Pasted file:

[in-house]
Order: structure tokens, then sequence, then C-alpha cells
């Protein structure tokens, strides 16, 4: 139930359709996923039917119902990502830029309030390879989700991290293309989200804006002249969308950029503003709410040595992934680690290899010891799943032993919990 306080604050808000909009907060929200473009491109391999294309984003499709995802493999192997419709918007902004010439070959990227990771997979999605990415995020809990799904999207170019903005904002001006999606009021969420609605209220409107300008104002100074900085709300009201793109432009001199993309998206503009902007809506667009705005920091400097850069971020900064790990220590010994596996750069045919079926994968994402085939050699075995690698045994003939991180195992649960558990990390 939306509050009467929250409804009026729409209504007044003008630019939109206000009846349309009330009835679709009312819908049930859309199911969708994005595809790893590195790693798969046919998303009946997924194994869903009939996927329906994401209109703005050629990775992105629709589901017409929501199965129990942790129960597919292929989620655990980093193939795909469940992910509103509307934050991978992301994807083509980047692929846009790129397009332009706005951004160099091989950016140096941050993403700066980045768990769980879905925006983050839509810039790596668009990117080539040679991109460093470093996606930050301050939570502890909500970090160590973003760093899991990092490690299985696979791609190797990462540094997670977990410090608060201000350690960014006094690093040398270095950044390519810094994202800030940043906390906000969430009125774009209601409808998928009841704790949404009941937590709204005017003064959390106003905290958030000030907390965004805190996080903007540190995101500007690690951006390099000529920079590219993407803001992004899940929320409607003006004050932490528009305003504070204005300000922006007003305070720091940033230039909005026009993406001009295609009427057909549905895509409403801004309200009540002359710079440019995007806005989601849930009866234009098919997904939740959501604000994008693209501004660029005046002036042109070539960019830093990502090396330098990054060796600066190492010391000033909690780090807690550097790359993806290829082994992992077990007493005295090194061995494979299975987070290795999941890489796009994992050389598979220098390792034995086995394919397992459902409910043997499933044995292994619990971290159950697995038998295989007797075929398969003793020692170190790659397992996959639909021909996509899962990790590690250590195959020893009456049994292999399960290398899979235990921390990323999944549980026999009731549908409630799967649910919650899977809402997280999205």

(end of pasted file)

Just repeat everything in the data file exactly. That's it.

[in-house]
Order: structure tokens, then sequence, then C-alpha cells
């Protein structure tokens, strides 16, 4: 139930359709996923039917119902990502830029309030390879989700991290293309989200804006002249969308950029503003709410040595992934680690290899010891799943032993919990 306080604050808000909009907060929200473009491109391999294309984003499709995802493999192997419709918007902004010439070959990227990771997979999605990415995020809990799904999207170019903005904002001006999606009021969420609605209220409107300008104002100074900085709300009201793109432009001199993309998206503009902007809506667009705005920091400097850069971020900064790990220590010994596996750069045919079926994968994402085939050699075995690698045994003939991180195992649960558990990390 939306509050009467929250409804009026729409209504007044003008630019939109206000009846349309009330009835679709009312819908049930859309199911969708994005595809790893590195790693798969046919998303009946997924194994869903009939996927329906994401209109703005050629990775992105629709589901017409929501199965129990942790129960597919292929989620655990980093193939795909469940992910509103509307934050991978992301994807083509980047692929846009790129397009332009706005951004160099091989950016140096941050993403700066980045768990769980879905925006983050839509810039790596668009990117080539040679991109460093470093996606930050301050939570502890909500970090160590973003760093899991990092490690299985696979791609190797990462540094997670977990410090608060201000350690960014006094690093040398270095950044390519810094994202800030940043906390906000969430009125774009209601409808998928009841704790949404009941937590709204005017003064959390106003905290958030000030907390965004805190996080903007540190995101500007690690951006390099000529920079590219993407803001992004899940929320409607003006004050932490528009305003504070204005300000922006007003305070720091940033230039909005026009993406001009295609009427057909549905895509409403801004309200009540002359710079440019995007806005989601849930009866234009098919997904939740959501604000994008693209501004660029005046002036042109070539960019830093990502090396330098990054060796600066190492010391000033909690780090807690550097790359993806290829082994992992077990007493005295090194061995494979299975987070290795999941890489796009994992050389598979220098390792034995086995394919397992459902409910043997499933044995292994619990971290159950697995038998295989007797075929398969003793020692170190790659397992996959639909021909996509899962990790590690250590195959020893009456049994292999399960290398899979235990921390990323999944549980026999009731549908409630799967649910919650899977809402997280999205």